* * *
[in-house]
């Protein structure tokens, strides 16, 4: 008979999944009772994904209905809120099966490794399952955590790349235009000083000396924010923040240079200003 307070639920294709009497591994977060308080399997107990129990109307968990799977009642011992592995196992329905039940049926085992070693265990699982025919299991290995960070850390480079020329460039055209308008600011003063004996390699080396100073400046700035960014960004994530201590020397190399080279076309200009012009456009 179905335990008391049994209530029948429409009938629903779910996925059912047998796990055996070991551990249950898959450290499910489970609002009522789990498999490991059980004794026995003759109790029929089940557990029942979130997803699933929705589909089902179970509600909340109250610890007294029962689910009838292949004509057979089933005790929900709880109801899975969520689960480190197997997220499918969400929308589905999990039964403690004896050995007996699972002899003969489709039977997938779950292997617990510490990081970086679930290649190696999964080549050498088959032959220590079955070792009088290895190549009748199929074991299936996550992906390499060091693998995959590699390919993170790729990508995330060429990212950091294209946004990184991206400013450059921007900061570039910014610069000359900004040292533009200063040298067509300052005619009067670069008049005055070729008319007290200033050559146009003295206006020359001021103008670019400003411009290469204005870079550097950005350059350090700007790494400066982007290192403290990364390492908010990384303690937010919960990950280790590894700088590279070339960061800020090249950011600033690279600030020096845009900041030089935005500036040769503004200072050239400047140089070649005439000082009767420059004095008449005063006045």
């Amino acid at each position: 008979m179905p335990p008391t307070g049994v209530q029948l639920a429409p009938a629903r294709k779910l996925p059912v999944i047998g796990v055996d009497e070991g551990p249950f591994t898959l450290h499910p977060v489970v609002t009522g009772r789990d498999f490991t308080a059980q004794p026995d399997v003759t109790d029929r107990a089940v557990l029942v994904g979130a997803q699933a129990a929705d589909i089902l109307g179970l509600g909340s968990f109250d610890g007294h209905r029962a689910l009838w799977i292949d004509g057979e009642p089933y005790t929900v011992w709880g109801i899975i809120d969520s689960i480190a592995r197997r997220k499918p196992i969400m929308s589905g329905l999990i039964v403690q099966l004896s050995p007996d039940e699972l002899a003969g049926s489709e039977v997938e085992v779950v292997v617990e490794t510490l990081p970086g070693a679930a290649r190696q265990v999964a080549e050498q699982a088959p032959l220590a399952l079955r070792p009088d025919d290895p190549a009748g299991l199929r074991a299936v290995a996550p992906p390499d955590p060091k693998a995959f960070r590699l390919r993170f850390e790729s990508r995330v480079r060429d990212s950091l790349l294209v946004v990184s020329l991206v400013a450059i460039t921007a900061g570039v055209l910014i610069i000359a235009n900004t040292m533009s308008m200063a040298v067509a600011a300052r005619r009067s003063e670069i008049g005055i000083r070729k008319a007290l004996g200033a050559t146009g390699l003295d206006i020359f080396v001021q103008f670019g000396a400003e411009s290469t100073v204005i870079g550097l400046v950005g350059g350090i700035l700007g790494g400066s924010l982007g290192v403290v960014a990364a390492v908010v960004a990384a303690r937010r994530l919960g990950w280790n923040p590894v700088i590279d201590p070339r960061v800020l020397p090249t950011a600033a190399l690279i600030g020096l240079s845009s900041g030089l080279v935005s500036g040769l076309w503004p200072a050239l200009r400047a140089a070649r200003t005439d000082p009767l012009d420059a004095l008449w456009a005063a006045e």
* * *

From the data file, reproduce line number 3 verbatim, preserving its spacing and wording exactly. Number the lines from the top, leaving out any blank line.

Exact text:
């Amino acid at each position: 008979m179905p335990p008391t307070g049994v209530q029948l639920a429409p009938a629903r294709k779910l996925p059912v999944i047998g796990v055996d009497e070991g551990p249950f591994t898959l450290h499910p977060v489970v609002t009522g009772r789990d498999f490991t308080a059980q004794p026995d399997v003759t109790d029929r107990a089940v557990l029942v994904g979130a997803q699933a129990a929705d589909i089902l109307g179970l509600g909340s968990f109250d610890g007294h209905r029962a689910l009838w799977i292949d004509g057979e009642p089933y005790t929900v011992w709880g109801i899975i809120d969520s689960i480190a592995r197997r997220k499918p196992i969400m929308s589905g329905l999990i039964v403690q099966l004896s050995p007996d039940e699972l002899a003969g049926s489709e039977v997938e085992v779950v292997v617990e490794t510490l990081p970086g070693a679930a290649r190696q265990v999964a080549e050498q699982a088959p032959l220590a399952l079955r070792p009088d025919d290895p190549a009748g299991l199929r074991a299936v290995a996550p992906p390499d955590p060091k693998a995959f960070r590699l390919r993170f850390e790729s990508r995330v480079r060429d990212s950091l790349l294209v946004v990184s020329l991206v400013a450059i460039t921007a900061g570039v055209l910014i610069i000359a235009n900004t040292m533009s308008m200063a040298v067509a600011a300052r005619r009067s003063e670069i008049g005055i000083r070729k008319a007290l004996g200033a050559t146009g390699l003295d206006i020359f080396v001021q103008f670019g000396a400003e411009s290469t100073v204005i870079g550097l400046v950005g350059g350090i700035l700007g790494g400066s924010l982007g290192v403290v960014a990364a390492v908010v960004a990384a303690r937010r994530l919960g990950w280790n923040p590894v700088i590279d201590p070339r960061v800020l020397p090249t950011a600033a190399l690279i600030g020096l240079s845009s900041g030089l080279v935005s500036g040769l076309w503004p200072a050239l200009r400047a140089a070649r200003t005439d000082p009767l012009d420059a004095l008449w456009a005063a006045e």